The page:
And just like that, Mississippi returned things to de facto slavery. For those who remained “free,” the state made sure that this liberty was not actual freedom. For instance, black people were disallowed to “keep or carry fire-arms or any kind, or any ammunition, dirk [dagger] or bowie knife.” If they were gathered together and seemed suspicious, if they preached the Gospel outside of a church or sold alcohol, they could be fined up to one hundred dollars or jailed for a month. If they could not pay within five days, “such person shall be hired out by the sheriff or other officer, as public outcry, to any white person who will pay said fine and costs, and take such convict for the shortest time.” 8“An Act to Punish Certain Offenses Therein Names, and for Other Purposes,” Approved November 29, 1865. As printed in A Political Manual for 1866 and 1867 Edward McPherson, ed. (Washington D.C., 1867) 32.

And More Black Codes: The Disease Spreads

South Carolina quickly followed suit, mirroring many of Mississippi’s vagrancy laws, including the legal capture and return of runaway laborers. Kentucky, a state that remained true to the United States, turned her face to the South, following the examples set. 9Douglas R. Egerton The Wars of Reconstruction (Bloomsbury Press, 2014) 181-184.

Louisiana required black people to be “in the regular service of some white person, or former owner.” 10Walter Lynnwood Flemming, Documentary History of Reconstruction, Vol. 1 (The Arthur H. Clark Company, 1906) 280. Black people from Texas could choose their employers, but “when once chosen, they shall not be allowed to leave their place of employment, until the fulfillment of their contract, unless by consent of their employer, or on account of harsh treatment or breach of contract on the part of the employer.” Offenses such as talking back and swearing were punishable offenses. 11Contracts for Labor, November 1866. As printed in A Digest of the Laws of Texas, Fourth Edition – Volume II, George Washington Paschal, ed., (W.H. & O.H. Morrison, 1874) 1211.

As word of such laws spread into the North, the Radical Republicans protested, and even more moderate Northern whites saw this as cheating the system. Reports and newspapers demanded their repeal. The Federal government had to step in to ensure that such Black Codes were not enforced.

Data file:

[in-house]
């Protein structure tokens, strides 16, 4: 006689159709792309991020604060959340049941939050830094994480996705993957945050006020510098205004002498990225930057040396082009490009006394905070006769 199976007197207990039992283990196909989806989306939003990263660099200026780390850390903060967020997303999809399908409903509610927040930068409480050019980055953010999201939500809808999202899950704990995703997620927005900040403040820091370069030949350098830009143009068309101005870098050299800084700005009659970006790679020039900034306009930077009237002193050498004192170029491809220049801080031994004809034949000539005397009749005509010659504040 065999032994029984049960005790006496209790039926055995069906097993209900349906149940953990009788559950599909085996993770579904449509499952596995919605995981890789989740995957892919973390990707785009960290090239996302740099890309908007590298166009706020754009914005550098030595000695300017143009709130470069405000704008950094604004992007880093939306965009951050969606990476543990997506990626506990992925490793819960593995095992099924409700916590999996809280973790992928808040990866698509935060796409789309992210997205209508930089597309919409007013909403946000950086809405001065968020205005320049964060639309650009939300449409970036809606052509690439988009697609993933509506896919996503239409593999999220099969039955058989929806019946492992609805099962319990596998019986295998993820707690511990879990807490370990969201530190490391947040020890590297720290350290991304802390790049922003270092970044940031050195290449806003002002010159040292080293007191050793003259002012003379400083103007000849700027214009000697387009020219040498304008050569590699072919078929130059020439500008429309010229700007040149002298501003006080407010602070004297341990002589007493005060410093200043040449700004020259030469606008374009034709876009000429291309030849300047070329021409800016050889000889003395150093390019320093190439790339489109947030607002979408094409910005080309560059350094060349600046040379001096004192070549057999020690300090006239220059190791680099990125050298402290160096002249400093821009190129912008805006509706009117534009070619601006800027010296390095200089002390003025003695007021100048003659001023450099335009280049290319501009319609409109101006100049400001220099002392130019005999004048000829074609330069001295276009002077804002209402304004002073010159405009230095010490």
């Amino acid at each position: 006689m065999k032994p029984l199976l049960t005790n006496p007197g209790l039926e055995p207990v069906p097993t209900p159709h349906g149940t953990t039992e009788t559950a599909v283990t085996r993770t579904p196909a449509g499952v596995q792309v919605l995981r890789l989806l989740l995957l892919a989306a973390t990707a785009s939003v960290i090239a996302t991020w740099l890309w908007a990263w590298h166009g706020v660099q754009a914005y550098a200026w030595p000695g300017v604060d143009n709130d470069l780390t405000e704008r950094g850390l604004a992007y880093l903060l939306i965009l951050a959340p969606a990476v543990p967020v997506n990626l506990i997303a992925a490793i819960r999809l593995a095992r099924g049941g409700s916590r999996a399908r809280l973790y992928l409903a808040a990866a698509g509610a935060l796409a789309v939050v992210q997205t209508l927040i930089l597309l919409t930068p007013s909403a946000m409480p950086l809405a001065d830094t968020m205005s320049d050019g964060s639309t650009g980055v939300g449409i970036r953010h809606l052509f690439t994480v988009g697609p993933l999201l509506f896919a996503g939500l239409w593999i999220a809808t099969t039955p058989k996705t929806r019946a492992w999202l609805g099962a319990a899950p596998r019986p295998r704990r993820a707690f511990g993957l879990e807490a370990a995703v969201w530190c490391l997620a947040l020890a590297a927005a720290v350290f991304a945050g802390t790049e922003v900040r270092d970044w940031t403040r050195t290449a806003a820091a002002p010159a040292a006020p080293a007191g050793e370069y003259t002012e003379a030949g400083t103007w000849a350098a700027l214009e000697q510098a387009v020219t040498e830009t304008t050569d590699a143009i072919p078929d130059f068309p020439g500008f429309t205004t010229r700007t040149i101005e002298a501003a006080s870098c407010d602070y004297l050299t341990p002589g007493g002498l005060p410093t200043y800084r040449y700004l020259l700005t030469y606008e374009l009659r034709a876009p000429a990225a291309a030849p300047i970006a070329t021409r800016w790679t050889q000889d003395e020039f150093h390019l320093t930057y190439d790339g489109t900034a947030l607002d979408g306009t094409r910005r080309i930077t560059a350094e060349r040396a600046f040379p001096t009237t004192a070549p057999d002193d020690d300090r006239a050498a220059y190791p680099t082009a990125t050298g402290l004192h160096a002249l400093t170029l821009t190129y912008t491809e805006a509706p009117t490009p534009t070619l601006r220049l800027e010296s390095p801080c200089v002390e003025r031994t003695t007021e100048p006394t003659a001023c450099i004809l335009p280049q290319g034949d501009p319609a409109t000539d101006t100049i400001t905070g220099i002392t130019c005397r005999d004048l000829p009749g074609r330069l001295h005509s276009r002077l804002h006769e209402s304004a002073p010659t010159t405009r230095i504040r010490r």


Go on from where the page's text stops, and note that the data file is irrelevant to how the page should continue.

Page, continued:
How the South Could Have Ended Slavery on Their Own

The idea that slavery would have died on its own is a fantasy. Had the United States simply allowed the slave states to secede, there’s no evidence whatsoever that they would have even entertained emancipation, what to speak of black citizenship or anything resembling equality. Even according to the recent Southern apologist publication mentioned at the beginning of this article, the Confederate States would have taken Cuba, and likely other territories, so that slavery could expand indefinitely, finally coming to an end at some indeterminable time in the future.

But perhaps slavery could have simply faded away. Maybe all the South had to do was let it end naturally. They could have started by dropping the fight to take slavery into the western territories. They could have accepted restrictions, accepted compensated emancipation, or taken up any of the compromises offered by the Federal government. But they didn’t. Unwilling to compromise on the issue of keeping human beings as property, they seceded, captured a slew of Federal arsenals, and fired upon Fort Sumter, all because they did not want slavery to be even limited a little, what to speak of ended.

The Black Codes enacted by Mississippi, South Carolina, Texas and other states show us exactly how the former slave states wished to treat their free black population. They show us that if they could not have slavery in name, they would have it in practice and by all means necessary.

References   [ + ]

Eric
Eric has always had a love for history and the Civil War. During the 150th anniversary of the war, he wrote the Civil War Daily Gazette blog, which published daily for nearly five years. Wishing to continue the exploration, following the Charleston murders in 2015, and the activism around removing the Confederate Battle Flag, he decided to dig a little deeper into the causes and repercussions of the War.

2 thoughts on “Black Codes as Slavery Forever

  1. Before we condemn these people, which we rightly will, every should independently study what happened in Santa Domingo to best understand the mindset of this Generation. The thought of a sudden release of milions of slaves (with grievances) struck fear in the general population.

    1. That is certainly how they felt prior to the Civil War (and especially after the early 1830s). But they were horribly mistaken and paranoid. We can understand that they felt a certain way, but I think I’d stop well short of empathy.

      Also, if we’re talking about after the war, I’m not sure it applies. The war, with literal armies of black soldiers invading the South, their worst fears were realized. What they then wanted was for things to go back to the way they were.

Comments are closed.

Top